On the other hand, when compared with relays, it could control complex automation processes. At the same time, it used the convenient and simple-to-use interface, which was much more suitable for the entire industry.
Of course, the first ones had limited speed and memory capabilities, but as time went by, the features improved. So today, you can quickly get the simplified and small programmable logic controller that will handle any automation process that you wish to implement.
As soon as you check here, you will be able to learn everything about programmable logic controllers.
How Do They Operate?
Similarly, as we have mentioned above, programmable logic controllers are small computers that feature components that will help you control the automation processes based on the programming.
Generally, they are both powerful and simple computers that are essential for every single industry in today’s world.
By using simple terms, we can say that PLC gets the inputs, performs the programming logic inside the processor or CPU, and then it gets to output to send the signal based on the logic you implemented beforehand.
For instance, the washing machine or dishwasher features the programmable logic controller inside that handles the entire process.
Generally, they feature inputs and outputs as well as CPU that will use the particular input and convert it back into the output so that you can get the desired function.
When it comes to inputs, the dishwasher features door switch, water sensors as well as buttons that you will use to program it. On the other hand, the outputs include heat elements, water valves, and pumps.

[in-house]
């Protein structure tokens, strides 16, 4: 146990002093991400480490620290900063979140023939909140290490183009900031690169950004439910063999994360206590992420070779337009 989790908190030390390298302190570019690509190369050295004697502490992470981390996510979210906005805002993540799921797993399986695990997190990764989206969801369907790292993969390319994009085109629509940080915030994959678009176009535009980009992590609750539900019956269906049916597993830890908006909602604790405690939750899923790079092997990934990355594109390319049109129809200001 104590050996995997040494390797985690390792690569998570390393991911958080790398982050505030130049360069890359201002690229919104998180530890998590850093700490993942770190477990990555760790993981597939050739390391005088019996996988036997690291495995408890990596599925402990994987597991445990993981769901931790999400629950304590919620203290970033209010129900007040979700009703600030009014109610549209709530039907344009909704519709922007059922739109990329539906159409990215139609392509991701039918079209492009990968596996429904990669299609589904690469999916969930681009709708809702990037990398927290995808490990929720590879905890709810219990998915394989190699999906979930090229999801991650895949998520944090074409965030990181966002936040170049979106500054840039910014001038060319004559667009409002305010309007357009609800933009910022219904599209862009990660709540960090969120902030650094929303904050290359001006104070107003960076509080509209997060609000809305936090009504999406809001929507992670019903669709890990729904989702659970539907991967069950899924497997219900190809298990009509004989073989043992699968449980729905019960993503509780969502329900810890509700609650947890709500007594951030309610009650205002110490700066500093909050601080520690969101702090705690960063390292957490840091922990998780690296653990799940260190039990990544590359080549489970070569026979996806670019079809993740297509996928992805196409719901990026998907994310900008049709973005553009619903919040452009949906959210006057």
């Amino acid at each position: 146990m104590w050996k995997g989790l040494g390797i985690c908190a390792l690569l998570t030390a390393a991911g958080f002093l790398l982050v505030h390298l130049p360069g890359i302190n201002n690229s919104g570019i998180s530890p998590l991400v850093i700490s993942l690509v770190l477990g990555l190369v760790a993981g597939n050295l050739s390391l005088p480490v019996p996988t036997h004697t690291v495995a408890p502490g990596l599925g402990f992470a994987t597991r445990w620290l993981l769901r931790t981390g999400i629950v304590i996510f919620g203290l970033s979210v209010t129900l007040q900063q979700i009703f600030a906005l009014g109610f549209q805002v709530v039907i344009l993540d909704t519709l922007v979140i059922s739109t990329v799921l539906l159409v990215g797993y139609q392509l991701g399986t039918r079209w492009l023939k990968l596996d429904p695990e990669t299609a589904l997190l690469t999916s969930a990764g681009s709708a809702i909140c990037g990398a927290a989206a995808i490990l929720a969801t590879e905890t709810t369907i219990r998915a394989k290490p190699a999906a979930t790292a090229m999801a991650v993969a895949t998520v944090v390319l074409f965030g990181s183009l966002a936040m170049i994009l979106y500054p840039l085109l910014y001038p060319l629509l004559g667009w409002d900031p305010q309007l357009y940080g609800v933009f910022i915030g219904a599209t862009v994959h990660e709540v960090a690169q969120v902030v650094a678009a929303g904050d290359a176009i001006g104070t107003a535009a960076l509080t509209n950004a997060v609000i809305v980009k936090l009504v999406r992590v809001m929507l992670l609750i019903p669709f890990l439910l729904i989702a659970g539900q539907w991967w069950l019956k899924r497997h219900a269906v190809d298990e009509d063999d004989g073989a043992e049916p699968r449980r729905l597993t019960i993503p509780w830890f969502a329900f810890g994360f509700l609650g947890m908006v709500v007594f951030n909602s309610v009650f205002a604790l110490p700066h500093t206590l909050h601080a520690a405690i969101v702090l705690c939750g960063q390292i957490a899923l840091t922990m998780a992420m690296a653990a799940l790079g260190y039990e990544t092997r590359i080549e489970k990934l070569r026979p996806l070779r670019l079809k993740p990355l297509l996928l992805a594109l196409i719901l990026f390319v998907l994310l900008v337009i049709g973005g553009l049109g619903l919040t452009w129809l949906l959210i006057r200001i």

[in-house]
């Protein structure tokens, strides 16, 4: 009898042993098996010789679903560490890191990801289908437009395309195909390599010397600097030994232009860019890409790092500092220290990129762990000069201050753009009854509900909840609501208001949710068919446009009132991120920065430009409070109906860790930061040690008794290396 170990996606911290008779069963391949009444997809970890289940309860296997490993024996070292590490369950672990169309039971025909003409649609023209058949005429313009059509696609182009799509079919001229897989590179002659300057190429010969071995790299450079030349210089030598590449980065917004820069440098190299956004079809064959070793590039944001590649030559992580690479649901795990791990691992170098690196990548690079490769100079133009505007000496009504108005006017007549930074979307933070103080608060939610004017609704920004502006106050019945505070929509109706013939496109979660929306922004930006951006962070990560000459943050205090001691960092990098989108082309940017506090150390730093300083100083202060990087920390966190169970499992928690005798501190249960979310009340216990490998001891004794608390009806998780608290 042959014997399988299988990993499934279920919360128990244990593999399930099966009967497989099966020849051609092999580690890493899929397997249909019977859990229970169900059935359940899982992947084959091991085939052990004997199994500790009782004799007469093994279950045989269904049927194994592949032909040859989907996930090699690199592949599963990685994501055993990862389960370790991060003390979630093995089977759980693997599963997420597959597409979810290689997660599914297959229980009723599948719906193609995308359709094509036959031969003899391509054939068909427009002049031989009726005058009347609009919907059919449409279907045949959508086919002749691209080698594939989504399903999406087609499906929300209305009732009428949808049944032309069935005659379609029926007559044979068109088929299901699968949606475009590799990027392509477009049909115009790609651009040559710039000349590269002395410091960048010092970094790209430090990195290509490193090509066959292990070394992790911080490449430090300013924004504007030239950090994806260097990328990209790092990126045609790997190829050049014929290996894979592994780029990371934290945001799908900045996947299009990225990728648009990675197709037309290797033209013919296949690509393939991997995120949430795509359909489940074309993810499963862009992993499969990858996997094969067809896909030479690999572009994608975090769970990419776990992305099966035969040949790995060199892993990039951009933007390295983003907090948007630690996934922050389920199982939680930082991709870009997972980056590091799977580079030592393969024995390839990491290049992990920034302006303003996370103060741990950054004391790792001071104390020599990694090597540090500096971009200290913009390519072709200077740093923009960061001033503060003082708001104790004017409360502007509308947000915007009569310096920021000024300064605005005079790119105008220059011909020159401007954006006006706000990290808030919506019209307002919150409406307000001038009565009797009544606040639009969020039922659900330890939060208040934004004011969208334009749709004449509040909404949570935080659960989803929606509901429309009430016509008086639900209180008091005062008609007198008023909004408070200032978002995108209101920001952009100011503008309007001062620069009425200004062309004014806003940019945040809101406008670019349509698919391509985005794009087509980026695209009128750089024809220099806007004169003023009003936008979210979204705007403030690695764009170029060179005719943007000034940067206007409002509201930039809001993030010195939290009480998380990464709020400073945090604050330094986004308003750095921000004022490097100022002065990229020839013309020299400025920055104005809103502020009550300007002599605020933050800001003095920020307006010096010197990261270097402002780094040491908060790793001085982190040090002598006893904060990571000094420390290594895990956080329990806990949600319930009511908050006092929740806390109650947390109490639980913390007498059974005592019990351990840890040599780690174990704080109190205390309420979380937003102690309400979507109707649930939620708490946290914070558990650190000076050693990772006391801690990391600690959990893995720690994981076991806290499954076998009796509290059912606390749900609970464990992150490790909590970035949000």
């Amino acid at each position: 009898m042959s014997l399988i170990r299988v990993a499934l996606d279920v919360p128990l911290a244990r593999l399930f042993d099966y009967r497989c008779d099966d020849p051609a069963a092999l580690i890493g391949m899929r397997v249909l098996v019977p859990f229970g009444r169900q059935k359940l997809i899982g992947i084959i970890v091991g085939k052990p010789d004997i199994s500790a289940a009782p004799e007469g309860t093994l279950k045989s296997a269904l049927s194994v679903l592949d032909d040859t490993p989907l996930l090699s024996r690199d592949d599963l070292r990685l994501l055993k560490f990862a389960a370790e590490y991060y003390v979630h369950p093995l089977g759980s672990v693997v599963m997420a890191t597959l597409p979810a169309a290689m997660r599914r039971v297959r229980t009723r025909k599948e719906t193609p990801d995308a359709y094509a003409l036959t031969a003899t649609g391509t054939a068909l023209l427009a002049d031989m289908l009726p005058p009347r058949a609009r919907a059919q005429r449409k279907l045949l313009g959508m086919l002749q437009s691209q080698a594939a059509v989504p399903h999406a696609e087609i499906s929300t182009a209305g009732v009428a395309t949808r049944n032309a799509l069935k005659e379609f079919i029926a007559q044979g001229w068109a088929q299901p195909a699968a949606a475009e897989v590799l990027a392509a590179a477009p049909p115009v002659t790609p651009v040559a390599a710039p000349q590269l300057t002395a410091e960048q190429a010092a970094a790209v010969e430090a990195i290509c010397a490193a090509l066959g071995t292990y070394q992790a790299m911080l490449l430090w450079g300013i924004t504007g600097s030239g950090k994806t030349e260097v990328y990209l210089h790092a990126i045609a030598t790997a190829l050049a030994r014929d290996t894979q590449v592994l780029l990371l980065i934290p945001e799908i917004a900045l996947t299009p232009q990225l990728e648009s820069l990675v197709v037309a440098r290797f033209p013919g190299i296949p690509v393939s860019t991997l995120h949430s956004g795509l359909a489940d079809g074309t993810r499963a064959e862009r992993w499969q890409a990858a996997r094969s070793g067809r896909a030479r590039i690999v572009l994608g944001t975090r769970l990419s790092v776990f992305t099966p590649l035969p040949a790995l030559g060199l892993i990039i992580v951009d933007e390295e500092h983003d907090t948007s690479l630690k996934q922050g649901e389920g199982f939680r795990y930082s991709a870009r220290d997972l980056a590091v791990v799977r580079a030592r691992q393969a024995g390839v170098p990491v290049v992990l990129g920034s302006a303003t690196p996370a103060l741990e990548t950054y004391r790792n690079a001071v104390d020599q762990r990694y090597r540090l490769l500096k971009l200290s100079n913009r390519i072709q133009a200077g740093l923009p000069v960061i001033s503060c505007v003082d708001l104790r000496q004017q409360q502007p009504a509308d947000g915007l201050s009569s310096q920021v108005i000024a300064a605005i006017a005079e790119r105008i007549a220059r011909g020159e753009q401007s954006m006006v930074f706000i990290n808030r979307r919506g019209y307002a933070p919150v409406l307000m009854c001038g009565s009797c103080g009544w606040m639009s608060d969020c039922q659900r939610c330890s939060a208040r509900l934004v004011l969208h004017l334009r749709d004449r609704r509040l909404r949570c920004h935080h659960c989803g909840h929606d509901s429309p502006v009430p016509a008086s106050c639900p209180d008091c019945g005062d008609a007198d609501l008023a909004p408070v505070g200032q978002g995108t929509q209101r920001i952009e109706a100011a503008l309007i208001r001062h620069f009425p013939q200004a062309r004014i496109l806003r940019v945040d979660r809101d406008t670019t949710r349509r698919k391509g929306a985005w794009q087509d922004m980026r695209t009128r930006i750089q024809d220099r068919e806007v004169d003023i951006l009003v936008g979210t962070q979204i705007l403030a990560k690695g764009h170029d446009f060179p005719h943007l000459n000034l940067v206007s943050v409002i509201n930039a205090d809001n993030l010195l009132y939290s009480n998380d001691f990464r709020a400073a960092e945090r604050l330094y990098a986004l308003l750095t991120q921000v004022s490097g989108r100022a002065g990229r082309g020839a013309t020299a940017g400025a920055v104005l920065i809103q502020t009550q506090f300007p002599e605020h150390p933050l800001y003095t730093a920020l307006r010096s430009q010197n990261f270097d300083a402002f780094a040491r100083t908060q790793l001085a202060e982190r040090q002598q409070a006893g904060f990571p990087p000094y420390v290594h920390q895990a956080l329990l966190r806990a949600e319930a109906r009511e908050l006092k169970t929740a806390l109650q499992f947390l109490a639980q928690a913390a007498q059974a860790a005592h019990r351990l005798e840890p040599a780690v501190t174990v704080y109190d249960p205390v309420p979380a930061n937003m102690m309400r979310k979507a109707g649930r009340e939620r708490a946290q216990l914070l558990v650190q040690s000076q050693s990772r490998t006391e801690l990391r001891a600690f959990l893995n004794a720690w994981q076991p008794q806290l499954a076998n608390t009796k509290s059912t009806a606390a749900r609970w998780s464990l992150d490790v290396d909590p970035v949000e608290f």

Therefore, when you push a button, you will activate the input, and CPU inside will detect it based on the programming you implemented. The CPU will verify that you pushed the button, that the doors are closed, which means that it will detect all inputs before leading to outputs.
Finally, when the inputs are finished, the valve will open, fill the water, which is the activated output based on the programming or buttons you pushed.
The sensors inside will detect the amount of water inside, which is another input process, and that will lead to closing the valve and stopping the water flow, which is the output.
The next step includes turning on the heating element depending on your programming, which involves the output. At the same time, the input will control the temperature until it reaches the proper mark you implemented while programing it.
As soon as the water reaches the desired temperature, the soap dispenser will open, and the pumps will turn on along the way.
The logic timer will activate by using the CPU and will wait until everything is clean. Then, it will open the valve, place the rinse water inside and wait until it reaches the lowest levels to release the door lock, which will allow you to handle the entire process.
As you can see, the PLC requires programming beforehand, in which it will use the combination of inputs and outputs to handle the process as well as CPU or processor to act as the brain of these processes that will provide you perfect automation.